Speaking of AT&T and its acquisition of Time Warner, and therefore also HBO, the whole deal has always disappointed me.
On the one hand, HBO Max has done well for AT&T. It got 4.1 million new signups in its first month of existence, which is nothing to sneeze at. Even more impressive is that it’s accomplished this while demanding $15 a month, making it one of the most expensive streaming services available. By all accounts, it’s a big success for AT&T. No doubt it was helped along by the COVID pandemic; when we’re all stuck at home, it helps to have excellent and fresh programming to consume.
The decision to premiere feature films that otherwise would have been theater exclusives on the service was another boon for them. Sure, it upset many people involved with both the entertainment and theater industries, but their objections were never going to sway business daddy AT&T. Until HBO Max starts losing money, nothing will deter them from their present course.
On the other hand, HBO as we knew it before the acquisition is gone and will likely never return. The blame for that lies entirely on the shoulders of AT&T’s CEO, John Stankey.1 In an incredibly detailed and well-researched CNBC article, Alex Sherman details the rocky process of this acquisition. The article boils down to this quote from a former HBO executive:
If HBO stood for anything, it was making a product for the customer, not the advertiser. It’s not as though John is unpleasant. He doesn’t throw stuff. He just knows much less about television than he thinks and won’t be debated.
Is Time Warner and HBO’s acquisitions by AT&T good for business, or at least the business of AT&T? Undoubtedly. This opens up a bevy of new revenue opportunities, which will, in turn, make the bottom line of the telecommunication giant look great. However, I don’t believe this will improve the quality of the content that’ll appear on HBO Max in the coming years. HBO was doing just fine without AT&T’s heavy, leading hand before the acquisition. You can expect the familiar HBO quality to get watered down as AT&T spreads the focus to areas that have never mattered to past HBO. In an interview with Jillian Morgan at Realscreen, executive vice-president of original non-fiction and kids programming, Jennifer O’Connell, says:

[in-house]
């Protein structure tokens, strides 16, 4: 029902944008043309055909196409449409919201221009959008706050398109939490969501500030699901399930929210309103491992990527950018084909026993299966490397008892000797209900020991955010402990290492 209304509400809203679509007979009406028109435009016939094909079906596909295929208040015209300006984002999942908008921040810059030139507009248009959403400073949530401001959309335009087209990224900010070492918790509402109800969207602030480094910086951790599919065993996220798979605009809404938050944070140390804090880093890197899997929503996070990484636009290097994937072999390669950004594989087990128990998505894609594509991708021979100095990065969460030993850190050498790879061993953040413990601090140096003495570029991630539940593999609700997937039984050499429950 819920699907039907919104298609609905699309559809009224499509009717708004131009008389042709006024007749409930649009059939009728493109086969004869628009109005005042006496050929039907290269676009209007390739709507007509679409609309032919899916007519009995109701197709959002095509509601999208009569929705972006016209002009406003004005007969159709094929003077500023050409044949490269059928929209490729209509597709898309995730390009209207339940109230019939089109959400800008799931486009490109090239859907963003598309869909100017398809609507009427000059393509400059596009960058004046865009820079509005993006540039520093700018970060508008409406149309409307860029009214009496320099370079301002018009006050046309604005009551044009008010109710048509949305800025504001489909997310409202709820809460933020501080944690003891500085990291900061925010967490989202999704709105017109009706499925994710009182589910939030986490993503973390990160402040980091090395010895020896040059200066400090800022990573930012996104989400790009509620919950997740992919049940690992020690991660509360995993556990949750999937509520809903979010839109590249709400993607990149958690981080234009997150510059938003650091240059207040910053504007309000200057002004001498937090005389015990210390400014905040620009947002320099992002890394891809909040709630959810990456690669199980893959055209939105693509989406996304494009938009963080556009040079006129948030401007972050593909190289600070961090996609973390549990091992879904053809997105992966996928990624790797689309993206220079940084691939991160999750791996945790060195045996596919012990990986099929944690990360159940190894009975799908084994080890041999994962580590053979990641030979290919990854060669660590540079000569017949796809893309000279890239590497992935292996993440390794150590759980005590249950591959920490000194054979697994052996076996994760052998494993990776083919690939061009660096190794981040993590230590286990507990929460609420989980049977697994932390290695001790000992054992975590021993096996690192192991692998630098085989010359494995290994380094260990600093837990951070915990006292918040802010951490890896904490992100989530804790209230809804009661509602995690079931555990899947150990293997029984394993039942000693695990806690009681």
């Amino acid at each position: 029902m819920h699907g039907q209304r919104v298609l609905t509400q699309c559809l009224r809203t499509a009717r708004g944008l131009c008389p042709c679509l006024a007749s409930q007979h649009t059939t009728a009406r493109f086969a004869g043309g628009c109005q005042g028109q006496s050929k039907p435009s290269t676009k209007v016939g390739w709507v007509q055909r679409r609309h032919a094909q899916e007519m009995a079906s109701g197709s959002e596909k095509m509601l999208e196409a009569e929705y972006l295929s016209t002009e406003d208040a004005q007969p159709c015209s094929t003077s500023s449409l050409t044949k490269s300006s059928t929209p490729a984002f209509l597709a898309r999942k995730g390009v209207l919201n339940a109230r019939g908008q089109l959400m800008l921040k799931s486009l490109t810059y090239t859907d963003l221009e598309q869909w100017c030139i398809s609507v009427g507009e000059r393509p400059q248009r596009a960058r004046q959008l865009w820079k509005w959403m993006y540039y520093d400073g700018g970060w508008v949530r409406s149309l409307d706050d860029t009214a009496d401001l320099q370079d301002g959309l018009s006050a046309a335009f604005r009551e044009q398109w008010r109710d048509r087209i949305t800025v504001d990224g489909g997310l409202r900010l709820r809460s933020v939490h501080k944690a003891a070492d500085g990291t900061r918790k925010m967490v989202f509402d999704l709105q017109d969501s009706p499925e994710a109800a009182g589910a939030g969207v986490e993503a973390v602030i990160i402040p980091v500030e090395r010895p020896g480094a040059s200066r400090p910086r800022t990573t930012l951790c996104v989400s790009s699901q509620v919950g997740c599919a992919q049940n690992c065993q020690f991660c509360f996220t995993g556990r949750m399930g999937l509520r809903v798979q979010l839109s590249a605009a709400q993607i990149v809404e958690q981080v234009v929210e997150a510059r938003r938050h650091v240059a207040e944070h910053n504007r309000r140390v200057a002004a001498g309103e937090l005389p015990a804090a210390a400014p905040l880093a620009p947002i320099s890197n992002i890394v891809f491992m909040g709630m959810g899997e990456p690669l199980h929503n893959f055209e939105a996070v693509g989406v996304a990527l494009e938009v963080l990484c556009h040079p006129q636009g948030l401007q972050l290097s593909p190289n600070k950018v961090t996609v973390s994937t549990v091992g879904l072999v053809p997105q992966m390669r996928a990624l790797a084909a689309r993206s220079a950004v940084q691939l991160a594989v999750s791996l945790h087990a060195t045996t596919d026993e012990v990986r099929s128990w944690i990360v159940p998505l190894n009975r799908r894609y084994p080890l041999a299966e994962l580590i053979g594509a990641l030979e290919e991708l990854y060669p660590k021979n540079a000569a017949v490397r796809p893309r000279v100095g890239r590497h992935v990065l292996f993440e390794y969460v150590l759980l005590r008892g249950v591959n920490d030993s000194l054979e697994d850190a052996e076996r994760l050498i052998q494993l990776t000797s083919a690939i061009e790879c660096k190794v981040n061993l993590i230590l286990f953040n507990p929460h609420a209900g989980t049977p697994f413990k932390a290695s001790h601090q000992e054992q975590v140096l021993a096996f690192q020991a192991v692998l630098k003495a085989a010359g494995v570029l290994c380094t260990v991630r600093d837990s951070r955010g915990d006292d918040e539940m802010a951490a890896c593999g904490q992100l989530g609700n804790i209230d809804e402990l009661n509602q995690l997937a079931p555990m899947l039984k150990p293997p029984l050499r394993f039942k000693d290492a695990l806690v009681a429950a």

There is a ton of weight on unscripted… We’re doing dating, we’re doing social experiments, we have competition shows, we have really big competition shows… That is an area that, for example, our colleagues at HBO, they are not necessarily in that space so deeply, so it’s very rich, very fertile ground for us to dig into.
There’s nothing necessarily wrong with unscripted programming. It’s enormously popular for a reason—people flock to those shows in droves. However, it was never HBO’s area of interest. AT&T doesn’t care about that history. It cares about making money, and there’s a lot of money to be made in unscripted, non-HBO style content.
If you’re looking for a future replacement for HBO, the service that’s making the strongest play is Apple TV+. Netflix has become flooded with content that’s aimed at appealing to the broadest number of viewers. A service like Hulu has an advertising-supported pricing tier, meaning their content is ultimately beholden to other entities. Disney+ has shown that they’re interested in telling unique stories, but they’re doing it off the springboard of their massive library of previously made content.
The only service out there that’s charting a unique course is Apple TV+. They’re walking the HBO path of debuting movies and shows that will, over time, grow to be a body of impressive work that’s all their own. They’re going to stumble along the way—even HBO was never perfect—but they’ll catch themselves and improve on their mistakes. They’ve invested too much money already to just ditch all their hard work. I’m looking forward to seeing where they’ll go.
It’s just a damn shame about HBO.
UPDATE: From a 9to5Mac article published on April 13, 2021: Apple TV+ features the highest-rated content of any streaming service, study says. Seems like Apple TV+ is already beginning to deliver on my estimation of it being the new HBO.
I’m going to put aside the baffling issue of a telecommunications company deciding to purchase a visual media company for now. Nonetheless, it’s a strange pairing. Should the quality of the content available on HBO Max begin to degrade, surely this business arrangement will be the culprit. ↩︎